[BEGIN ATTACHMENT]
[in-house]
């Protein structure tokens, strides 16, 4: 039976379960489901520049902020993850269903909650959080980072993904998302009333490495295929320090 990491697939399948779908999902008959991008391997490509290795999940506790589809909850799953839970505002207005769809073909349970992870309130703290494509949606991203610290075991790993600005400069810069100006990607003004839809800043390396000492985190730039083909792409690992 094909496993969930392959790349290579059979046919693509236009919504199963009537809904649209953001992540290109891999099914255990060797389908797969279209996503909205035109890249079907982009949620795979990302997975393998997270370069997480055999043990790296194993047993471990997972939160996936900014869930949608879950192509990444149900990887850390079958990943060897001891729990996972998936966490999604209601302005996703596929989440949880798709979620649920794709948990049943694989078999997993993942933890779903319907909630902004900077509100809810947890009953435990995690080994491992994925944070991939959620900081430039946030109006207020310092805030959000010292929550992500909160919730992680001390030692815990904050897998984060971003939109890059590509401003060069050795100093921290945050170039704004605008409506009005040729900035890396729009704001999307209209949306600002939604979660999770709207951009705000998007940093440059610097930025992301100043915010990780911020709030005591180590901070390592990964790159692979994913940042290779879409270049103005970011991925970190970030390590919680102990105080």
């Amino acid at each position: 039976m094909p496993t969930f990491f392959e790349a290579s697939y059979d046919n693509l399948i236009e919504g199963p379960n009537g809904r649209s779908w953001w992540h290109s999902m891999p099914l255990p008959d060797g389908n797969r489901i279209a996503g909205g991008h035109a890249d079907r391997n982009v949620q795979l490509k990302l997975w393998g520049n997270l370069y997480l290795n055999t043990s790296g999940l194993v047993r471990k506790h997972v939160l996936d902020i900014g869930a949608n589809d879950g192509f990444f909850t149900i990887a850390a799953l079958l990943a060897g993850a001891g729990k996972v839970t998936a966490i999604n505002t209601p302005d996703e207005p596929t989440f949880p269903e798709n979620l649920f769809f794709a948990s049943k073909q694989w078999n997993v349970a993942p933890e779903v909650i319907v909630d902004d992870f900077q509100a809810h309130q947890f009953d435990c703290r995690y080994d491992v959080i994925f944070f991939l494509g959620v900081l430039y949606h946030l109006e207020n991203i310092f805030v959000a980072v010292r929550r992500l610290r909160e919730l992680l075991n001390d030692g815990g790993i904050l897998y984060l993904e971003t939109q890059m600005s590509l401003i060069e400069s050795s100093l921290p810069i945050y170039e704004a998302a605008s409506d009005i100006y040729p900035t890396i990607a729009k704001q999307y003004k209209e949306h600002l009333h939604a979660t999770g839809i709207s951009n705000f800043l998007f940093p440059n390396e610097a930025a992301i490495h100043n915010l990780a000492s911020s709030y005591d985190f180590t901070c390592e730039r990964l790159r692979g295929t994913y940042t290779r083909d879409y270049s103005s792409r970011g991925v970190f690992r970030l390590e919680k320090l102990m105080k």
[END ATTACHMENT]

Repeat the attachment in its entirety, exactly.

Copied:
[in-house]
């Protein structure tokens, strides 16, 4: 039976379960489901520049902020993850269903909650959080980072993904998302009333490495295929320090 990491697939399948779908999902008959991008391997490509290795999940506790589809909850799953839970505002207005769809073909349970992870309130703290494509949606991203610290075991790993600005400069810069100006990607003004839809800043390396000492985190730039083909792409690992 094909496993969930392959790349290579059979046919693509236009919504199963009537809904649209953001992540290109891999099914255990060797389908797969279209996503909205035109890249079907982009949620795979990302997975393998997270370069997480055999043990790296194993047993471990997972939160996936900014869930949608879950192509990444149900990887850390079958990943060897001891729990996972998936966490999604209601302005996703596929989440949880798709979620649920794709948990049943694989078999997993993942933890779903319907909630902004900077509100809810947890009953435990995690080994491992994925944070991939959620900081430039946030109006207020310092805030959000010292929550992500909160919730992680001390030692815990904050897998984060971003939109890059590509401003060069050795100093921290945050170039704004605008409506009005040729900035890396729009704001999307209209949306600002939604979660999770709207951009705000998007940093440059610097930025992301100043915010990780911020709030005591180590901070390592990964790159692979994913940042290779879409270049103005970011991925970190970030390590919680102990105080």
């Amino acid at each position: 039976m094909p496993t969930f990491f392959e790349a290579s697939y059979d046919n693509l399948i236009e919504g199963p379960n009537g809904r649209s779908w953001w992540h290109s999902m891999p099914l255990p008959d060797g389908n797969r489901i279209a996503g909205g991008h035109a890249d079907r391997n982009v949620q795979l490509k990302l997975w393998g520049n997270l370069y997480l290795n055999t043990s790296g999940l194993v047993r471990k506790h997972v939160l996936d902020i900014g869930a949608n589809d879950g192509f990444f909850t149900i990887a850390a799953l079958l990943a060897g993850a001891g729990k996972v839970t998936a966490i999604n505002t209601p302005d996703e207005p596929t989440f949880p269903e798709n979620l649920f769809f794709a948990s049943k073909q694989w078999n997993v349970a993942p933890e779903v909650i319907v909630d902004d992870f900077q509100a809810h309130q947890f009953d435990c703290r995690y080994d491992v959080i994925f944070f991939l494509g959620v900081l430039y949606h946030l109006e207020n991203i310092f805030v959000a980072v010292r929550r992500l610290r909160e919730l992680l075991n001390d030692g815990g790993i904050l897998y984060l993904e971003t939109q890059m600005s590509l401003i060069e400069s050795s100093l921290p810069i945050y170039e704004a998302a605008s409506d009005i100006y040729p900035t890396i990607a729009k704001q999307y003004k209209e949306h600002l009333h939604a979660t999770g839809i709207s951009n705000f800043l998007f940093p440059n390396e610097a930025a992301i490495h100043n915010l990780a000492s911020s709030y005591d985190f180590t901070c390592e730039r990964l790159r692979g295929t994913y940042t290779r083909d879409y270049s103005s792409r970011g991925v970190f690992r970030l390590e919680k320090l102990m105080k």